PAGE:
Groundskeeper with terminal cancer accepts reduced settlement against Monsanto
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A cancer-stricken groundskeeper on Wednesday accepted a slashed award in a landmark trial focused on weed-killer Roundup, setting the stage for an appeal by maker Monsanto.
Judge Suzanne Bolanos last week denied Monsanto's request for a new trial but cut the $289 million damages award to $78 million to comply with the law regarding how punitive damages awards must be calculated.
In her ruling, Bolanos gave Johnson the choice of accepting the lessened damages award or triggering a new trial focused on what Monsanto should pay in the case.
"We appreciate and acknowledge this jury's verdict sending a strong message to deter Monsanto's conduct that caused Lee Johnson's non-Hodgkin lymphoma," attorneys for Dewayne "Lee" Johnson said in an emailed statement.
"However, to hopefully achieve a final resolution within his lifetime, Mr. Johnson has accepted the punitive damages reduction suggested by Judge Bolanos."
In her ruling, Bolanos denied a request by Monsanto to toss out the jury's overall verdict against the company.
Jurors in August unanimously found that Monsanto acted with "malice" and that its weed killers Roundup and the professional grade version RangerPro contributed "substantially" to Johnson's terminal illness.
The jury ordered Monsanto to pay $250 million in punitive damages along with compensatory damages and other costs, bringing the total figure to nearly $290 million.
Johnson, a California groundskeeper diagnosed in 2014 with non-Hodgkin's lymphoma -- a cancer that affects white blood cells -- says he repeatedly used a professional form of Roundup while working at a school in Benicia, California.
Monsanto-parent Bayer has vowed to appeal the case.
"The court's decision to reduce the punitive damage award by more than $200 million is a step in the right direction," Bayer said in response to an AFP inquiry at the time of the judge's ruling.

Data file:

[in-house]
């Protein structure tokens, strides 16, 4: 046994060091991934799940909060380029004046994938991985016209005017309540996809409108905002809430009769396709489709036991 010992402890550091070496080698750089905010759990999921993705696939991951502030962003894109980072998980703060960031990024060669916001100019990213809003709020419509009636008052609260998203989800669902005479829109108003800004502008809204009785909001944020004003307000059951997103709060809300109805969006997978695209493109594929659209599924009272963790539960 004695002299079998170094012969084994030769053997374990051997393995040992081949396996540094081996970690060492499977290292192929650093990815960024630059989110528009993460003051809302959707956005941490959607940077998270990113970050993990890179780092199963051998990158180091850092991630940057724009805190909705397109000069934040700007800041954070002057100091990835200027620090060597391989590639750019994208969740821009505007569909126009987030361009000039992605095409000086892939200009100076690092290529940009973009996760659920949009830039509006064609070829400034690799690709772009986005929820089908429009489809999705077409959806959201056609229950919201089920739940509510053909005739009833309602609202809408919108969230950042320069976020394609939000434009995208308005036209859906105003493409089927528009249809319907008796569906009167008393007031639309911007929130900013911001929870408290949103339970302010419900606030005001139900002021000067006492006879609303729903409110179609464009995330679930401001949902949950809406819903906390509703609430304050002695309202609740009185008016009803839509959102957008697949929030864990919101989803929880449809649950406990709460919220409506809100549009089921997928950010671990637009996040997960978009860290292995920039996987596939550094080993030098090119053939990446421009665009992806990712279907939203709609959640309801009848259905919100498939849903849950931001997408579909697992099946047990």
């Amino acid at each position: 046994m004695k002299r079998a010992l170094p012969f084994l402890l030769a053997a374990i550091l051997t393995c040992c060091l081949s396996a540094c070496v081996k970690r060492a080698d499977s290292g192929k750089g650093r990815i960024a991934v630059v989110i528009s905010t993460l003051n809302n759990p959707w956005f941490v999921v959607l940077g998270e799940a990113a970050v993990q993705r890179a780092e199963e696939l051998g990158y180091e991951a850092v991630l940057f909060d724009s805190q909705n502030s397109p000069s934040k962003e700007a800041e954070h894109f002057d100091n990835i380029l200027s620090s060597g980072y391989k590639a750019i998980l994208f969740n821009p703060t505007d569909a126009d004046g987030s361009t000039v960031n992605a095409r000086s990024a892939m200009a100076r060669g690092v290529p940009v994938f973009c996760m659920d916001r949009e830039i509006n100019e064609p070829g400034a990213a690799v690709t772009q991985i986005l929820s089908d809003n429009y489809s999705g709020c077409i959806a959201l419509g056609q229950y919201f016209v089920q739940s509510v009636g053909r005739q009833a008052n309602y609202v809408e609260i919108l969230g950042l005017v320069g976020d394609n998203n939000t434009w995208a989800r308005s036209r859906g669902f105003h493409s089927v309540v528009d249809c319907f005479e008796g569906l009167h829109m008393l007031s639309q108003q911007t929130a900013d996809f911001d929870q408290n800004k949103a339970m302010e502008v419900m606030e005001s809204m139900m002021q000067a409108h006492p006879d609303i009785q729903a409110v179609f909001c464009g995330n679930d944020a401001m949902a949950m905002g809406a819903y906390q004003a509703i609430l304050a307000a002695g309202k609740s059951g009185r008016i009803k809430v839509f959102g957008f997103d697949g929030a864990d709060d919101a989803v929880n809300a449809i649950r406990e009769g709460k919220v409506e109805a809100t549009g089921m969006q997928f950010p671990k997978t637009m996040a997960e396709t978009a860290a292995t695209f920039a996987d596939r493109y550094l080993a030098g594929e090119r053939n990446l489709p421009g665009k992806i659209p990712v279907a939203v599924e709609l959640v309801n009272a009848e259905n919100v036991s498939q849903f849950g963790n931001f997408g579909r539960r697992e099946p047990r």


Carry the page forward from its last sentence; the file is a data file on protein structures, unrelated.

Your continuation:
"But we continue to believe that the liability verdict and damage awards are not supported by the evidence at trial or the law and plan to file an appeal with the California Court of Appeal."
Monsanto attorney George Lombardi argued in court earlier this month that the evidence presented at trial did not sufficiently back the verdict, and that an attorney for Johnson was wrong to urge jurors to teach the company a lesson.
More to come?
Johnson's lawsuit built on 2015 findings by the International Agency for Research on Cancer, part of the UN World Health Organization, which classified Roundup's main ingredient glyphosate as a probable carcinogen, causing the state of California to follow suit.
Monsanto has defended the weed killer, arguing that it has a history of safe use that dates back more than 40 years.
The lawsuit is the first to accuse the product of causing cancer, but observers say a Monsanto defeat likely opens the door to thousands of other claims against the company, which was recently acquired by Germany's Bayer.
Roundup is Monsanto's leading product.
Despite its denials of any links between its products and ill health effects, Monsanto has already suffered hits to its reputation in light of the controversy.
Records unsealed earlier this year by a federal court lent credence to Johnson's claims -- internal company emails with regulators suggested Monsanto had ghostwritten research later attributed to academics.
Founded in 1901 in St Louis, Missouri, Monsanto began producing agrochemicals in the 1940s. It was acquired by Bayer for more than $62 billion in June.
Monsanto launched Roundup in 1976 and soon thereafter began genetically modifying plants, making some resistant to Roundup.
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